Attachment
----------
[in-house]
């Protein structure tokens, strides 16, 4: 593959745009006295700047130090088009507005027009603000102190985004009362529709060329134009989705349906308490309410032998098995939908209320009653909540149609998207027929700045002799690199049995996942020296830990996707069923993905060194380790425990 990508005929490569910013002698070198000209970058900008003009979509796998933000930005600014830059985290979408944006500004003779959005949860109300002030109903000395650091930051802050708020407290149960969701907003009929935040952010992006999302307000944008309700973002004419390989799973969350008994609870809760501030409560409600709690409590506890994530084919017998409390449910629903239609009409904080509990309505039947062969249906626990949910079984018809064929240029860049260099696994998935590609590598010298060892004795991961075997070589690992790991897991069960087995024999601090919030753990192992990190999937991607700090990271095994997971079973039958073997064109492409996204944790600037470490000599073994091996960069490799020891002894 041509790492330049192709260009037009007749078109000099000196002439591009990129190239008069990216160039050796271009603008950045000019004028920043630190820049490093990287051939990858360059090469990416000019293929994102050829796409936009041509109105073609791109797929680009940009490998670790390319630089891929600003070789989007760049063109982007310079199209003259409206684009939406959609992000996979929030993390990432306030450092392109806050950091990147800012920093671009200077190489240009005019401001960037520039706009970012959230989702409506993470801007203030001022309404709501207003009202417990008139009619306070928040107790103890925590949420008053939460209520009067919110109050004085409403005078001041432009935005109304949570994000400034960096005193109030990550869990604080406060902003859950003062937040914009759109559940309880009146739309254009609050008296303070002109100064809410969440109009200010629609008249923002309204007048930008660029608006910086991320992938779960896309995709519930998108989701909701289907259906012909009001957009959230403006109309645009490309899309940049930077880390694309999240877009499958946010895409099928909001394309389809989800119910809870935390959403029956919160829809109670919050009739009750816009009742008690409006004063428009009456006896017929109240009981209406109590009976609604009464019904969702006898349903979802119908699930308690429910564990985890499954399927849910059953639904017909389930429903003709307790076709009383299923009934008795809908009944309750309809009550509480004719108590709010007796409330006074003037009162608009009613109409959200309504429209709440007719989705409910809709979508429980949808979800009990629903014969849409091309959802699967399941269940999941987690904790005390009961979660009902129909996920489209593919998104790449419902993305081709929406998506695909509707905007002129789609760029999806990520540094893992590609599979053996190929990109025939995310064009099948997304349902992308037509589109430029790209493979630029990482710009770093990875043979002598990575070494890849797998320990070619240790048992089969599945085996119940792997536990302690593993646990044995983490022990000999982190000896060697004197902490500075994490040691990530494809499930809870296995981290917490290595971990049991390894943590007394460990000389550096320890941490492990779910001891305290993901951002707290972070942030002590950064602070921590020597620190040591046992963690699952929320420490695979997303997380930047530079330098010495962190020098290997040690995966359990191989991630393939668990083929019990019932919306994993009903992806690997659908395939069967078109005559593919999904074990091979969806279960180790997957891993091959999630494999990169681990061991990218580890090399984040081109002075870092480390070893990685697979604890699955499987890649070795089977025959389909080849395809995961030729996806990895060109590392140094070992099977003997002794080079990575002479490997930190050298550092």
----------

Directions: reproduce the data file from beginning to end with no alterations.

[in-house]
């Protein structure tokens, strides 16, 4: 593959745009006295700047130090088009507005027009603000102190985004009362529709060329134009989705349906308490309410032998098995939908209320009653909540149609998207027929700045002799690199049995996942020296830990996707069923993905060194380790425990 990508005929490569910013002698070198000209970058900008003009979509796998933000930005600014830059985290979408944006500004003779959005949860109300002030109903000395650091930051802050708020407290149960969701907003009929935040952010992006999302307000944008309700973002004419390989799973969350008994609870809760501030409560409600709690409590506890994530084919017998409390449910629903239609009409904080509990309505039947062969249906626990949910079984018809064929240029860049260099696994998935590609590598010298060892004795991961075997070589690992790991897991069960087995024999601090919030753990192992990190999937991607700090990271095994997971079973039958073997064109492409996204944790600037470490000599073994091996960069490799020891002894 041509790492330049192709260009037009007749078109000099000196002439591009990129190239008069990216160039050796271009603008950045000019004028920043630190820049490093990287051939990858360059090469990416000019293929994102050829796409936009041509109105073609791109797929680009940009490998670790390319630089891929600003070789989007760049063109982007310079199209003259409206684009939406959609992000996979929030993390990432306030450092392109806050950091990147800012920093671009200077190489240009005019401001960037520039706009970012959230989702409506993470801007203030001022309404709501207003009202417990008139009619306070928040107790103890925590949420008053939460209520009067919110109050004085409403005078001041432009935005109304949570994000400034960096005193109030990550869990604080406060902003859950003062937040914009759109559940309880009146739309254009609050008296303070002109100064809410969440109009200010629609008249923002309204007048930008660029608006910086991320992938779960896309995709519930998108989701909701289907259906012909009001957009959230403006109309645009490309899309940049930077880390694309999240877009499958946010895409099928909001394309389809989800119910809870935390959403029956919160829809109670919050009739009750816009009742008690409006004063428009009456006896017929109240009981209406109590009976609604009464019904969702006898349903979802119908699930308690429910564990985890499954399927849910059953639904017909389930429903003709307790076709009383299923009934008795809908009944309750309809009550509480004719108590709010007796409330006074003037009162608009009613109409959200309504429209709440007719989705409910809709979508429980949808979800009990629903014969849409091309959802699967399941269940999941987690904790005390009961979660009902129909996920489209593919998104790449419902993305081709929406998506695909509707905007002129789609760029999806990520540094893992590609599979053996190929990109025939995310064009099948997304349902992308037509589109430029790209493979630029990482710009770093990875043979002598990575070494890849797998320990070619240790048992089969599945085996119940792997536990302690593993646990044995983490022990000999982190000896060697004197902490500075994490040691990530494809499930809870296995981290917490290595971990049991390894943590007394460990000389550096320890941490492990779910001891305290993901951002707290972070942030002590950064602070921590020597620190040591046992963690699952929320420490695979997303997380930047530079330098010495962190020098290997040690995966359990191989991630393939668990083929019990019932919306994993009903992806690997659908395939069967078109005559593919999904074990091979969806279960180790997957891993091959999630494999990169681990061991990218580890090399984040081109002075870092480390070893990685697979604890699955499987890649070795089977025959389909080849395809995961030729996806990895060109590392140094070992099977003997002794080079990575002479490997930190050298550092």